all CSS heavyweight compact 3way
For the origins of this speaker, first a brief history lesson for the younger half of the forum :D
Some 20+ years ago, speakers were square boxes (with dark brown cloth in front of the drivers).
If you wanted a "proper" speaker, it had to be a 3 way. This would mean a larger square box, with an 8 or 10 inch woofer in a sealed box. This speaker will be one of those, a square box with a 10" woofer (but no cloth, sorry).
I had planned on building a 3way for some time, but finally got to building it when CSS introduced their new high end tweeter and midrange. For a decent woofer CSS is also the right place to shop; for this 3way either the Trio8 or the SDX10 would suit. I decided for the SDX10 for it would provide (as expected) a deeper more powerfull bass.
To start with the end in mind, here is a picture of the speaker as it is now:
I will write some more posts later...
Nice job Henkjan.
The test results of that tweeter look brilliant.
Creative Sound - Product Details
Q: Henkjan, why the "heavyweight" in the thread title?
A: it has to do with the cabinet walls
Since the drivers are better than average, I wanted to put more than average effort in building the cabinet. I decided to go for a "constrained layer" apporach: a heavy damping material in between 2 wood panels. This heavy material can be the usual bitumen, but I chose Merford Isomat TS 14. On the outside I have applied 8mm MDF, the inside of the cab is 9mm baltic birch plywood. This should give a good "dead" enclosure. It also means you need a lot of glue and time to glue everything together, with the rather long drying time of the PU glue I used it took me more than a week per box. And you need a lot of clamps....:
The mid enclosure is not square, but triangular towards the rear to "catch" the backwave (with the help of the Twaron Angel Hair damping material). This is an easy way (80/20 rule: 80% of result with 20% of the effort) to do what B&W does with the Nautilus midrange.
To prepare for construction, I made a 3D model in Sketchup. This proved helpful to see if everything fitted together and where to make some adjustmenst:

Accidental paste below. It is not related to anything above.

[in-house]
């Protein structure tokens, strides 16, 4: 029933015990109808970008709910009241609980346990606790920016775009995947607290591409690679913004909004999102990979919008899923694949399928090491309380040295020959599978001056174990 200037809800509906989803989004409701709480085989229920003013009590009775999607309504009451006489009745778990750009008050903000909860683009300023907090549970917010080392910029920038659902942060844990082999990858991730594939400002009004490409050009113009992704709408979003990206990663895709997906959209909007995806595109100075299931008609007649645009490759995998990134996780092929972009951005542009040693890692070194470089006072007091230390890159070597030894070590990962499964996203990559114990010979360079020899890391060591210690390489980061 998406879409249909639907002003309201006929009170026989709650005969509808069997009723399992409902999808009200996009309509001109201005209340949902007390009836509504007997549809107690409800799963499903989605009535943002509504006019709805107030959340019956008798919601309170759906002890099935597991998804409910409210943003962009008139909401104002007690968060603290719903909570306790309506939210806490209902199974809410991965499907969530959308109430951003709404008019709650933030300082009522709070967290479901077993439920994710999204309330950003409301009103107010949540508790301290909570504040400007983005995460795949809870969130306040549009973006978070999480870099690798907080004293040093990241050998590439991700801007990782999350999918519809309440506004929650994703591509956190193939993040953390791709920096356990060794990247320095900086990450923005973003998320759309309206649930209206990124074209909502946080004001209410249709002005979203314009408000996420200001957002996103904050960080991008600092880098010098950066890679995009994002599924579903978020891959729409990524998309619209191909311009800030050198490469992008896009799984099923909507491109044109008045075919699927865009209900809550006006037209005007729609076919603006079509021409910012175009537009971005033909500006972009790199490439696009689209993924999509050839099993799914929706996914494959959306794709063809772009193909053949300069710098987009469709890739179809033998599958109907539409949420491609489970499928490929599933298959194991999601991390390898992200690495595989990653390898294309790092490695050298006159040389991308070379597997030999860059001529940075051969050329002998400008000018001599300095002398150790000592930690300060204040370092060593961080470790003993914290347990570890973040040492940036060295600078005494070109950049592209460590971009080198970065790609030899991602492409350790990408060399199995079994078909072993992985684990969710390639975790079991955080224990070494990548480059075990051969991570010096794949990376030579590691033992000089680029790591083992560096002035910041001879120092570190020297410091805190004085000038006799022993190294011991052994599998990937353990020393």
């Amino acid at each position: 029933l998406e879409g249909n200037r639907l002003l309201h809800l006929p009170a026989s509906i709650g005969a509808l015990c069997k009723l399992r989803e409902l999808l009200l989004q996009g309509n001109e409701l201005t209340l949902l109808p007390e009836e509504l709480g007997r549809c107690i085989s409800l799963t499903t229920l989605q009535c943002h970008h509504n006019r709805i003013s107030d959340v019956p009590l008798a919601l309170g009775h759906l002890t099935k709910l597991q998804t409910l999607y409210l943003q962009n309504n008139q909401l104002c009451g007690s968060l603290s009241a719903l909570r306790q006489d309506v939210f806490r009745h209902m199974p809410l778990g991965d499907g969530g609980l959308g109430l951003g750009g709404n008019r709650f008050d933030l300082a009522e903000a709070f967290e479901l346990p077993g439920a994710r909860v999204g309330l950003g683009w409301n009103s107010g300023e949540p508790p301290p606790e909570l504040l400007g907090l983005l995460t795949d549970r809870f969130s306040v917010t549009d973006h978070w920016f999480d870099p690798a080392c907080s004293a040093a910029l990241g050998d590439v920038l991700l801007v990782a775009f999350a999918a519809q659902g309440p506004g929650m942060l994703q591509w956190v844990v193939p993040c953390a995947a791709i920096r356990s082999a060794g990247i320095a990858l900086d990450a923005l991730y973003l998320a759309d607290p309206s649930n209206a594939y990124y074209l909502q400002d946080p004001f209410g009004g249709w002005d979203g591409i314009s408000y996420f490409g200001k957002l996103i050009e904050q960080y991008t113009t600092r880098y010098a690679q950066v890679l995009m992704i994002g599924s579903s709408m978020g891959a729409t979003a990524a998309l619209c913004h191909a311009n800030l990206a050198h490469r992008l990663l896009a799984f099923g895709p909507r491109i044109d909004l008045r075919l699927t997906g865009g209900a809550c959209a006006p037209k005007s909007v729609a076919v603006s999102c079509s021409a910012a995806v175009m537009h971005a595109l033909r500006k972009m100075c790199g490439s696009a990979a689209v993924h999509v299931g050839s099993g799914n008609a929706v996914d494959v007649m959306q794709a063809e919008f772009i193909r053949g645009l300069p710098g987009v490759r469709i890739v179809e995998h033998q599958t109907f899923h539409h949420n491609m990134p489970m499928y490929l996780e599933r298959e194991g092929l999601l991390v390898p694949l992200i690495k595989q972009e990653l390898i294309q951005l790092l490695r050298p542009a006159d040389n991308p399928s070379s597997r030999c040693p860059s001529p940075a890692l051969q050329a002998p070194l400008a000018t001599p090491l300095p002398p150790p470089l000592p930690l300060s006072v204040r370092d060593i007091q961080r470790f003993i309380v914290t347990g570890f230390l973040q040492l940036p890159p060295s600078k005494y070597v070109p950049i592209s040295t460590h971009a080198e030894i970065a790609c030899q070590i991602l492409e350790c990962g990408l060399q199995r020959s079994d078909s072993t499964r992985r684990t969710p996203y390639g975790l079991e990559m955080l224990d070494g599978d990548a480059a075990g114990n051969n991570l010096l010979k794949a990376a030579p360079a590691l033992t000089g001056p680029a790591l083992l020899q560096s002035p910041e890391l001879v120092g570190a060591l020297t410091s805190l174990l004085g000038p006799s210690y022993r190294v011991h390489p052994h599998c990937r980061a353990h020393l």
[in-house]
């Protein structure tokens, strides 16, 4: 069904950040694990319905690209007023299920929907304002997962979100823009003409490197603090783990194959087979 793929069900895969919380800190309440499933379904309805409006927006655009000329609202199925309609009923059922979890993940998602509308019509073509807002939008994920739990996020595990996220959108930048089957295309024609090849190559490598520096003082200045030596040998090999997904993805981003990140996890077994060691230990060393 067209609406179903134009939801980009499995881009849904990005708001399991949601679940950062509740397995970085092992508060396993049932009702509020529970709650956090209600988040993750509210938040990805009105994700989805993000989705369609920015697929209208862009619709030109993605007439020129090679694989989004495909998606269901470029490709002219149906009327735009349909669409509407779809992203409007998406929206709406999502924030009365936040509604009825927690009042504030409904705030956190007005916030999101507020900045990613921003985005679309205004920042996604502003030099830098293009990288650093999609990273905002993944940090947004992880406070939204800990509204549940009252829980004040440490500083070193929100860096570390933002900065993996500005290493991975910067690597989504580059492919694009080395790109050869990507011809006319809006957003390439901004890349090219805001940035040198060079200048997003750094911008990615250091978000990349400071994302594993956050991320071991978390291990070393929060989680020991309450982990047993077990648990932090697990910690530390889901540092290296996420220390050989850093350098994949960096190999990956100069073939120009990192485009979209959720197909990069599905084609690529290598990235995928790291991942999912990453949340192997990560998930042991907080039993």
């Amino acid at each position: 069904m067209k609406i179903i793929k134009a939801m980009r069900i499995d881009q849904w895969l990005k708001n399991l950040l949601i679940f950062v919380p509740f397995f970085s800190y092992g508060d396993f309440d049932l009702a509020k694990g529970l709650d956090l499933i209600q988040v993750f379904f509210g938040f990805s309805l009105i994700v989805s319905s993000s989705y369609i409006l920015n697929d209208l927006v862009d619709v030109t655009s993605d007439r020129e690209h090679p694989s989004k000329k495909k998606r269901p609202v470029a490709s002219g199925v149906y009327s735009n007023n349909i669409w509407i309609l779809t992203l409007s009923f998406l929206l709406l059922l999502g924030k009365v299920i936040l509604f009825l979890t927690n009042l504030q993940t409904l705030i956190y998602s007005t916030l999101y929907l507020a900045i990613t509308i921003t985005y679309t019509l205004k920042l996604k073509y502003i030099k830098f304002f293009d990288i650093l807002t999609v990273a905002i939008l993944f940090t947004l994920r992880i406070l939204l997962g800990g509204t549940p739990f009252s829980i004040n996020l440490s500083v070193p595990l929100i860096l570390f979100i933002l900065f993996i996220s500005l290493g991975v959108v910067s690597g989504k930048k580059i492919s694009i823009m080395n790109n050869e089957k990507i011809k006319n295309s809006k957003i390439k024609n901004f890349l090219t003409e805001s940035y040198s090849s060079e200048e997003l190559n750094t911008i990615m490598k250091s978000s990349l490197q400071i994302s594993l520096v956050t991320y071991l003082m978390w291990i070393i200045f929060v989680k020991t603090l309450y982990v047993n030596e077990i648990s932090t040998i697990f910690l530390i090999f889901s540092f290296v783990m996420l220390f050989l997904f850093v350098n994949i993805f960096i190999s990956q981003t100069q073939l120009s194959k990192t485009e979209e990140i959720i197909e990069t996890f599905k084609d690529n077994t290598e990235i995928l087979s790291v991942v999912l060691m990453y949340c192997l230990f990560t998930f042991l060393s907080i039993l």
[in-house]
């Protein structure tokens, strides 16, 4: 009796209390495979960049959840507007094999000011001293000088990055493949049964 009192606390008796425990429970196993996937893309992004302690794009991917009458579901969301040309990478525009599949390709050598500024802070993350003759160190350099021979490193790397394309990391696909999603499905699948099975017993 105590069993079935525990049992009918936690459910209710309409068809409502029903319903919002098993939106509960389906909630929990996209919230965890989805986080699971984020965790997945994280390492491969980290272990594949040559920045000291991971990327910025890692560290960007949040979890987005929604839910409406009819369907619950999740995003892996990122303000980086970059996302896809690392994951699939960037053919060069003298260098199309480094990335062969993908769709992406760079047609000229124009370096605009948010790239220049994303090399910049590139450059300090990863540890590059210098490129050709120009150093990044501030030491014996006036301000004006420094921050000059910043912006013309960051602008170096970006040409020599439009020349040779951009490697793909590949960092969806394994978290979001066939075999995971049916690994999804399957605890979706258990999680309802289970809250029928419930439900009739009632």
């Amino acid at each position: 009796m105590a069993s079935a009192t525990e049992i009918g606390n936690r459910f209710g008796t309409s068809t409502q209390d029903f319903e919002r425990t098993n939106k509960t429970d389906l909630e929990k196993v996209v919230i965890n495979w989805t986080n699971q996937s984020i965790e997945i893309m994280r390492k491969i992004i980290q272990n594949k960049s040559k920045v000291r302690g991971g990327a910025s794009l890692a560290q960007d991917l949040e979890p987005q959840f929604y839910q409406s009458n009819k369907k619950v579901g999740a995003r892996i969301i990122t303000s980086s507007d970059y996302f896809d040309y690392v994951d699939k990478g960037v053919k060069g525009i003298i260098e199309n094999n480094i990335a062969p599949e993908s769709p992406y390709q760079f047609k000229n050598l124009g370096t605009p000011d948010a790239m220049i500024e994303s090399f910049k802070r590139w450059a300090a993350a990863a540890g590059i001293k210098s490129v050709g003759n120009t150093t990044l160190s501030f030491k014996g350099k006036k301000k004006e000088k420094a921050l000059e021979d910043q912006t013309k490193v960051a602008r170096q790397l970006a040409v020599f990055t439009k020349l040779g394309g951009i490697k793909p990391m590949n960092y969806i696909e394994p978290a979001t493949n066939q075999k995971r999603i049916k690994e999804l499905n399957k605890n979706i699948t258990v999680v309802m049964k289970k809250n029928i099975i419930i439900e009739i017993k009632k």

The baffle I made of normal 25mm MDF (in retrospect plywood would have been better). The main thing here is to create sufficient breathing space for the midrange.
And then this is how it looks without the baffle on it, all 20 kg of it
Impressive! That looks amazing. How are you going to amplify and cross those over?
for those with a good eye for volumes, they will have noticed that the cabinet is rather small for an SDX10. That is correct, a bit below 25 lietrs remain for the woofer, what gives a q of ~0.9. To get a decent sounding bass out of this, one can apply a large capacitor in series with the woofer. This will flatten the bump in the response, and also boost somewhat the output below fb:
btw: this is nothing new, KEF did this often in the 70's, and maybe even before that. but it is a good way to get a decent bass out of the smallest cabinet size for a given woofer. For drivers with a high Qts this is usually the only way, and can even get the output to below fs
btw2: for those who want a more audiophile bass, you can turn the design into a floorstander ("continue" the cabinet at the bottom), this way you can increase the volume for the woofer a lot; thus the series cap is no longer needed. maybe you'll need to tweak the mid/woof filtering a bit (there is a dB or so difference in output in the 300Hz area acc to the sim I did with 'The Edge'), but the mid/tweet filter can remain the same
I did consider making it a semi active filter, with passive for the mid/high and active for the mid/woof (using the Hypex AS2.100 for example), but wanted to keep it passive so you woudn't need new amps for this
I'm thinking about a special bundle price on at least the drivers, perhap the crossover parts as well.
FWIW though the SDX10 is an impressive bass driver the speaker is not
like typical speakers from 20 years ago. The reason being for a 3 way
you need a lot more sensitivity for the bass unit over the mid and treble.
Here the sensible choice might be an active x/o biamping
the bass to mid x/o with a passive mid to treble x/o.
Otherwise with a 85dB bass unit your looking at 80dB to 82dB mid/treble
sensitivity depending on how much of the baffle step is taken into account.
20 (or more) years ago a typical 10" would run up to around 1KHz,
thus including the baffle step in its range, and then x/o to a fairly
mundane sealed back midrange and tweeter of lower sensitivity.
Generally for a 3 way you are looking at 3dB to 5dB worth of baffle
step correction, which means for an 85dB midrange the bass section
should be 88dB to 90dB into half space, a little lower if your prepared
to include minor midrange attenuation for flexibility / tuning.
The next step was measuring the units in the actual box. Since the anticipated x-over mid/bass would be rather low, I could not do measurements in my home (gated I can measure downto ~300Hz, what would not be enough now). So I arranged that I could use the local school's gym, and did a ground plane measurement which allowed me to measure down to 50Hz:
And here are the results:
The main challenge in the filter design will be the square baffle induced diffraction hump and sink between 1 and 2kHz that is present in both the tweeter and mid curve.
That is a very strange looking set-up for measuring. It's not half-plane (speaker is not on the floor (ot in the floor), and it is not "as far away as possible from the floor" which is the reason for a big room.
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